We consider a spider which carries under water on its abdomen a volume of air under a layer of hair. The spider is located at a certain distance below the atmospheric air/water surface in its physical equilibrium state (marked by subscript e). This is the state into which the spider returns spontaneously after this state had been disturbed by a small external force (e.g. by a force generated by convection of water surrounding the spider or by the movement of the body of the spider). The analysis of the physical stability of the volume of air trapped on the abdomen of the spider is based on a model first proposed by Crisp and Thorpe (1948). It uses the law of Laplace (see e.g. Erbil 2006) in 1-dimensional form. Flynn and Bush (2008) used the 2-dimensional Young-Laplace equation to treat the mechanics of plastron respiration in general terms.

In the present study the law of Laplace is used in the form given by equations (1).
P w = P w P a e = 2 γ a / w cos θ e r = 2 γ a / w R e with P w = ρ w g x e and 1 R e = cos θ e r
(1)
The schematic drawings shown in Figure 2 relate the parameter θe, r and R e in equations (1) to the proposed model of the structure of the layer of feathered hair covering the abdomen of the spider. The equations (1) are written in a form to be applicable to a solid structure with a hydrophilic surface as well as to a structure with a hydrophobic surface. θe is the contact angle air-water-solid: hydrophilic surface, θe < 90°; hydrophobic surface, θe > 90°. P w is the pressure within the water (w) at the location of the spider. P a is the corresponding pressure of the air (a) trapped on the abdomen of the spider. γa/w is the air/water surface tension (γa/w = 72.5 10−7 J cm−2 at 25°C). It is a positive quantity for physical reasons. The object r represents a length characterizing the structure of the layer of hair on the abdomen of the spider (see Figure 2b). ρw is the density of water (ρw ≈1 g cm-3.). g is the gravitational constant (g = 9,81 m s−2). The object x (≥ 0) is a space coordinate running perpendicular to the external atmospheric air/water surface (x = 0). The object x e is the safe diving depth defined by equations (1). Based on equations (1) the dependence of x e on the structure parameter r can be written in a compact form:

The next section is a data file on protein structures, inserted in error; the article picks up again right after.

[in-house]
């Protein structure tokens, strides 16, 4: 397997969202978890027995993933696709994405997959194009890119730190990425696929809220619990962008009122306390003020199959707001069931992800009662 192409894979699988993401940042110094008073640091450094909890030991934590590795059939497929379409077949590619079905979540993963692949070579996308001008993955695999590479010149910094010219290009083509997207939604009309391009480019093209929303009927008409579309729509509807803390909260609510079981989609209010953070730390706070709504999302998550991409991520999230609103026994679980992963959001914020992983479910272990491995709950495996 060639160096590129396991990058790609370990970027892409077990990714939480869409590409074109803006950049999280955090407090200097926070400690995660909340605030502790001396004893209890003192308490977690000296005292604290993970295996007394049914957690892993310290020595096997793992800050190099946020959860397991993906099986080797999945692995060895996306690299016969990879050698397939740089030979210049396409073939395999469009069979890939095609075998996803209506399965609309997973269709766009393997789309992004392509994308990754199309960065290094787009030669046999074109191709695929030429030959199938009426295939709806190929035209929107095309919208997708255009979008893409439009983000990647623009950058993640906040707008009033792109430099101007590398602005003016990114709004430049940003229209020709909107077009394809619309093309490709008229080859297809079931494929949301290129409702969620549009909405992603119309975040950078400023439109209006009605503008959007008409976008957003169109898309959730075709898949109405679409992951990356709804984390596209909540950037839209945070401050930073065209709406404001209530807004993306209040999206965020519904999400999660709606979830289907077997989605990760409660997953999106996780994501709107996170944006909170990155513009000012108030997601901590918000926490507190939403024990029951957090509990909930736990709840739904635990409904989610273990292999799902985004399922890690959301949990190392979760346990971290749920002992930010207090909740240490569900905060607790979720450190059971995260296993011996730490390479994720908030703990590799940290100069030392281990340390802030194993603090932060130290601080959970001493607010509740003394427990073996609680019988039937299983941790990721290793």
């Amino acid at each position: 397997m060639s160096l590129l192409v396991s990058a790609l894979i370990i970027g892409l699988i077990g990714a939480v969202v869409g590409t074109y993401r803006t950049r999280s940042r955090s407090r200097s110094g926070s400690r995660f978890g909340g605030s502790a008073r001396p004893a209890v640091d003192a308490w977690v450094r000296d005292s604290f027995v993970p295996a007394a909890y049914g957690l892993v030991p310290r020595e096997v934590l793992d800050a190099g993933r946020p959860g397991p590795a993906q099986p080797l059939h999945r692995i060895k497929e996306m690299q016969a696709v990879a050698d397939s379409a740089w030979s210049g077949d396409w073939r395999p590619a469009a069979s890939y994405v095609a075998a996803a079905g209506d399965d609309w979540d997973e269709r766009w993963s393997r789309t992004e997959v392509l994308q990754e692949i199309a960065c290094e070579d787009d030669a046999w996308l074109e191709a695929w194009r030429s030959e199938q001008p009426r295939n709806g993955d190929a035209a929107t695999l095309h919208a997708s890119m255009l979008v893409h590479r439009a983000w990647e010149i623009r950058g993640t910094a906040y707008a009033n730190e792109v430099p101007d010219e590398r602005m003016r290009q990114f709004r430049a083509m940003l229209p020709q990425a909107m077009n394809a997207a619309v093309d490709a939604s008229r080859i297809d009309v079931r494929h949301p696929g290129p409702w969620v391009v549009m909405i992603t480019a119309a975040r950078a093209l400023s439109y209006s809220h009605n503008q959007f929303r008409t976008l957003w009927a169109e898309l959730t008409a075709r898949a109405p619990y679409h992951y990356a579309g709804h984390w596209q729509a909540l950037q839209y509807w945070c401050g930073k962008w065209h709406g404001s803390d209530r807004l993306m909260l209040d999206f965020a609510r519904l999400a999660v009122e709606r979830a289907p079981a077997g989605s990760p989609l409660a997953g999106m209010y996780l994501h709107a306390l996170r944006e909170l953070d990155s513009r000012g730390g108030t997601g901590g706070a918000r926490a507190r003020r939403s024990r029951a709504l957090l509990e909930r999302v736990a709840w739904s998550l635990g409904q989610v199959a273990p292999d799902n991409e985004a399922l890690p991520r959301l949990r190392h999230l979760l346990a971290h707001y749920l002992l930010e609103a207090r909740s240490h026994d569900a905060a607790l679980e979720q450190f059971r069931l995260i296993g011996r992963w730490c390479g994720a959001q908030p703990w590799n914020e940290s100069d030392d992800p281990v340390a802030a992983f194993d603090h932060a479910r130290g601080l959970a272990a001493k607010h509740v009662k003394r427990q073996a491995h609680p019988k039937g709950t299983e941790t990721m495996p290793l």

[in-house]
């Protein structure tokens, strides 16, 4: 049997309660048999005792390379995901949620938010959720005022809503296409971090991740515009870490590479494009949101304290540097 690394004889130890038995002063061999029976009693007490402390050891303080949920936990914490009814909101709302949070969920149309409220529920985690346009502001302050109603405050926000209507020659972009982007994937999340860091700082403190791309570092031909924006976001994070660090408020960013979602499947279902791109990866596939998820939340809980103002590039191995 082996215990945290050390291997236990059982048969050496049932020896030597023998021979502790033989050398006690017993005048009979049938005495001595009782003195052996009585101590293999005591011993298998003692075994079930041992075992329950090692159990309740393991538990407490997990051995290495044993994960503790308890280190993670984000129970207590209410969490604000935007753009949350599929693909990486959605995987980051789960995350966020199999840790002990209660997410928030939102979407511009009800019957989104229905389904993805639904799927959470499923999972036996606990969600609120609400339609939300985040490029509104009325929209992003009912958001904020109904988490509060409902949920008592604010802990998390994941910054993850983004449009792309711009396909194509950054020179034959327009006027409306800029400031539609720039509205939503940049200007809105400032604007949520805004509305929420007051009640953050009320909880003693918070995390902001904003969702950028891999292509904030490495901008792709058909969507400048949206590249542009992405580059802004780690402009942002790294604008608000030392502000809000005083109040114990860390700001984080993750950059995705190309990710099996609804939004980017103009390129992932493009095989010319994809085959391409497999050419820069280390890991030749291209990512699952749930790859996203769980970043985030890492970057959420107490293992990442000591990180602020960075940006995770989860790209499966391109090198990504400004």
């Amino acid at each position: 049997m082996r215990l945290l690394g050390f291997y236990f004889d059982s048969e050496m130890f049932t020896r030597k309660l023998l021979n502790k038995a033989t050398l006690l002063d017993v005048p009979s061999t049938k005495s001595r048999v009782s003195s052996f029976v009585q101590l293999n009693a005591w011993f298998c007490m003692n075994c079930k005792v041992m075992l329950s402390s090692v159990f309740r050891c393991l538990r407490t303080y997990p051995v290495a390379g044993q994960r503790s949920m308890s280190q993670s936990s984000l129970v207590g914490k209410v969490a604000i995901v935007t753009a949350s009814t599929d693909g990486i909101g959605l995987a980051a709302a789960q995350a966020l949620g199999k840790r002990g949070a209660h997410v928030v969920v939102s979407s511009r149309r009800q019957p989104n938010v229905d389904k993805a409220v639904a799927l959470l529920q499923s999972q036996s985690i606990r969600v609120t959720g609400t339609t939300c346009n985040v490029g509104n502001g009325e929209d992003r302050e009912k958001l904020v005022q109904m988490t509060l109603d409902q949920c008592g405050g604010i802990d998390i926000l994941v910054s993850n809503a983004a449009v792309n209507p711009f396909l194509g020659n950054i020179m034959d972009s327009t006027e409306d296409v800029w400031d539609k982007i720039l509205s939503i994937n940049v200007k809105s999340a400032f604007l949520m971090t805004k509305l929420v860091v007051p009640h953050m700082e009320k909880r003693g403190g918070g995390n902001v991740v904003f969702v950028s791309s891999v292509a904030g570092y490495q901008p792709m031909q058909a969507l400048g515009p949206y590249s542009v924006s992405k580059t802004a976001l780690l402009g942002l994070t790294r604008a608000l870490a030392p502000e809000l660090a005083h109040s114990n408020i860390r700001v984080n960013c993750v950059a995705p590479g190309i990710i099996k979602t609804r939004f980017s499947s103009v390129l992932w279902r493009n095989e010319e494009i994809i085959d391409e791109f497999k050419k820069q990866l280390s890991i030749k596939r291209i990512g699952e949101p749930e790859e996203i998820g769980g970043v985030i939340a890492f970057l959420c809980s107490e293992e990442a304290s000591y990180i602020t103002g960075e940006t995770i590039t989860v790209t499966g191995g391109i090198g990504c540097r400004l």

Figure 2